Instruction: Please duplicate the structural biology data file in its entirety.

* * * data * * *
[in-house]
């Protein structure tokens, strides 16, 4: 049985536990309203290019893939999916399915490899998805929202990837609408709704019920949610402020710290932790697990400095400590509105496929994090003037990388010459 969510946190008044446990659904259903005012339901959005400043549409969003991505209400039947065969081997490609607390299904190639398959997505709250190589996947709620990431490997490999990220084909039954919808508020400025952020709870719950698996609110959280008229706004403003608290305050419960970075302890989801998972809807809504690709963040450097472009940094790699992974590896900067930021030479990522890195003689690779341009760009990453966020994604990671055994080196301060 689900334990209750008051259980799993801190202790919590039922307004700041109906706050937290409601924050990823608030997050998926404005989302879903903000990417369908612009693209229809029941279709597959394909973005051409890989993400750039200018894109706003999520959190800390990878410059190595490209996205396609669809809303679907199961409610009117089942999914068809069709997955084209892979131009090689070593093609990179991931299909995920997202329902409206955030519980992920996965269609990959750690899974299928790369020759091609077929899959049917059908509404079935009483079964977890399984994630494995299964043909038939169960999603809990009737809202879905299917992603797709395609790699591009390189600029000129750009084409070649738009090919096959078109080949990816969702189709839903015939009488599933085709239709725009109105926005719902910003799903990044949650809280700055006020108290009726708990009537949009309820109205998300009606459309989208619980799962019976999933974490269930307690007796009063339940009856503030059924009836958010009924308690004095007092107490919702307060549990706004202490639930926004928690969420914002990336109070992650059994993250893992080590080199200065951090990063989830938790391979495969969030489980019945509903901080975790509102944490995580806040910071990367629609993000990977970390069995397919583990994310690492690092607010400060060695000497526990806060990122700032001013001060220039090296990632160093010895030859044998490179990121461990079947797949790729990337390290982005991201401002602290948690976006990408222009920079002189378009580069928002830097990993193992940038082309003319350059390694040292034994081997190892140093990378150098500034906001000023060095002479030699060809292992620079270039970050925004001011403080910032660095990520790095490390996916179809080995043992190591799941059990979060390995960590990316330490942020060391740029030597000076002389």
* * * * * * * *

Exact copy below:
[in-house]
């Protein structure tokens, strides 16, 4: 049985536990309203290019893939999916399915490899998805929202990837609408709704019920949610402020710290932790697990400095400590509105496929994090003037990388010459 969510946190008044446990659904259903005012339901959005400043549409969003991505209400039947065969081997490609607390299904190639398959997505709250190589996947709620990431490997490999990220084909039954919808508020400025952020709870719950698996609110959280008229706004403003608290305050419960970075302890989801998972809807809504690709963040450097472009940094790699992974590896900067930021030479990522890195003689690779341009760009990453966020994604990671055994080196301060 689900334990209750008051259980799993801190202790919590039922307004700041109906706050937290409601924050990823608030997050998926404005989302879903903000990417369908612009693209229809029941279709597959394909973005051409890989993400750039200018894109706003999520959190800390990878410059190595490209996205396609669809809303679907199961409610009117089942999914068809069709997955084209892979131009090689070593093609990179991931299909995920997202329902409206955030519980992920996965269609990959750690899974299928790369020759091609077929899959049917059908509404079935009483079964977890399984994630494995299964043909038939169960999603809990009737809202879905299917992603797709395609790699591009390189600029000129750009084409070649738009090919096959078109080949990816969702189709839903015939009488599933085709239709725009109105926005719902910003799903990044949650809280700055006020108290009726708990009537949009309820109205998300009606459309989208619980799962019976999933974490269930307690007796009063339940009856503030059924009836958010009924308690004095007092107490919702307060549990706004202490639930926004928690969420914002990336109070992650059994993250893992080590080199200065951090990063989830938790391979495969969030489980019945509903901080975790509102944490995580806040910071990367629609993000990977970390069995397919583990994310690492690092607010400060060695000497526990806060990122700032001013001060220039090296990632160093010895030859044998490179990121461990079947797949790729990337390290982005991201401002602290948690976006990408222009920079002189378009580069928002830097990993193992940038082309003319350059390694040292034994081997190892140093990378150098500034906001000023060095002479030699060809292992620079270039970050925004001011403080910032660095990520790095490390996916179809080995043992190591799941059990979060390995960590990316330490942020060391740029030597000076002389």